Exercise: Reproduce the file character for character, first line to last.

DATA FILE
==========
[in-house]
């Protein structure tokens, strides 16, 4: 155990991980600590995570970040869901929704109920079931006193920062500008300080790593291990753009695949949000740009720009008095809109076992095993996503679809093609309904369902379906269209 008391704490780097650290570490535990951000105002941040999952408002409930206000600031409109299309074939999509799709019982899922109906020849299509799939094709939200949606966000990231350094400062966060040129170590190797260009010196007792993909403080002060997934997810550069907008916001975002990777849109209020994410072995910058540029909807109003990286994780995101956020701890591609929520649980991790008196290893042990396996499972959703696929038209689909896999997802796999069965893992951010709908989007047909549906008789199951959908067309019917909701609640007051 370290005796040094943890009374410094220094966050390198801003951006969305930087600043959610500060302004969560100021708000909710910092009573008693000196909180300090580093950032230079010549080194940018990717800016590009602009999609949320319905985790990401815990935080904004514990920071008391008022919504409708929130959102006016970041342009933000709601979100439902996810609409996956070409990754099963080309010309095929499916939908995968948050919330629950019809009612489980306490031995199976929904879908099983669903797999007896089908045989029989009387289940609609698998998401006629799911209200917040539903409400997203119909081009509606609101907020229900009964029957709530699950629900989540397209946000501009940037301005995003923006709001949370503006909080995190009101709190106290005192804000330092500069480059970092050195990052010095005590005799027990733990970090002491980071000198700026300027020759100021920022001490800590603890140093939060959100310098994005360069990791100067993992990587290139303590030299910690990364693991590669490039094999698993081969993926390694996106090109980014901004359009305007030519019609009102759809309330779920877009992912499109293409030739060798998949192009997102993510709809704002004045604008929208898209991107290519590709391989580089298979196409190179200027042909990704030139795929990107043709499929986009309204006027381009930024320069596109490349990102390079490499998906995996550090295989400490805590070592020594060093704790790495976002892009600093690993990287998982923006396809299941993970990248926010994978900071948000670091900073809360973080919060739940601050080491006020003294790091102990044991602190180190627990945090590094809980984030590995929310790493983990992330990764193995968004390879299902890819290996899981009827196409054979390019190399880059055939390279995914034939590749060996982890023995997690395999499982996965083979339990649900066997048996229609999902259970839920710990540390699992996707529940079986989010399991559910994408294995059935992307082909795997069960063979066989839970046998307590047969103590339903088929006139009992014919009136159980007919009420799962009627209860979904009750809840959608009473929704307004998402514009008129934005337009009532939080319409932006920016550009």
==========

[in-house]
């Protein structure tokens, strides 16, 4: 155990991980600590995570970040869901929704109920079931006193920062500008300080790593291990753009695949949000740009720009008095809109076992095993996503679809093609309904369902379906269209 008391704490780097650290570490535990951000105002941040999952408002409930206000600031409109299309074939999509799709019982899922109906020849299509799939094709939200949606966000990231350094400062966060040129170590190797260009010196007792993909403080002060997934997810550069907008916001975002990777849109209020994410072995910058540029909807109003990286994780995101956020701890591609929520649980991790008196290893042990396996499972959703696929038209689909896999997802796999069965893992951010709908989007047909549906008789199951959908067309019917909701609640007051 370290005796040094943890009374410094220094966050390198801003951006969305930087600043959610500060302004969560100021708000909710910092009573008693000196909180300090580093950032230079010549080194940018990717800016590009602009999609949320319905985790990401815990935080904004514990920071008391008022919504409708929130959102006016970041342009933000709601979100439902996810609409996956070409990754099963080309010309095929499916939908995968948050919330629950019809009612489980306490031995199976929904879908099983669903797999007896089908045989029989009387289940609609698998998401006629799911209200917040539903409400997203119909081009509606609101907020229900009964029957709530699950629900989540397209946000501009940037301005995003923006709001949370503006909080995190009101709190106290005192804000330092500069480059970092050195990052010095005590005799027990733990970090002491980071000198700026300027020759100021920022001490800590603890140093939060959100310098994005360069990791100067993992990587290139303590030299910690990364693991590669490039094999698993081969993926390694996106090109980014901004359009305007030519019609009102759809309330779920877009992912499109293409030739060798998949192009997102993510709809704002004045604008929208898209991107290519590709391989580089298979196409190179200027042909990704030139795929990107043709499929986009309204006027381009930024320069596109490349990102390079490499998906995996550090295989400490805590070592020594060093704790790495976002892009600093690993990287998982923006396809299941993970990248926010994978900071948000670091900073809360973080919060739940601050080491006020003294790091102990044991602190180190627990945090590094809980984030590995929310790493983990992330990764193995968004390879299902890819290996899981009827196409054979390019190399880059055939390279995914034939590749060996982890023995997690395999499982996965083979339990649900066997048996229609999902259970839920710990540390699992996707529940079986989010399991559910994408294995059935992307082909795997069960063979066989839970046998307590047969103590339903088929006139009992014919009136159980007919009420799962009627209860979904009750809840959608009473929704307004998402514009008129934005337009009532939080319409932006920016550009």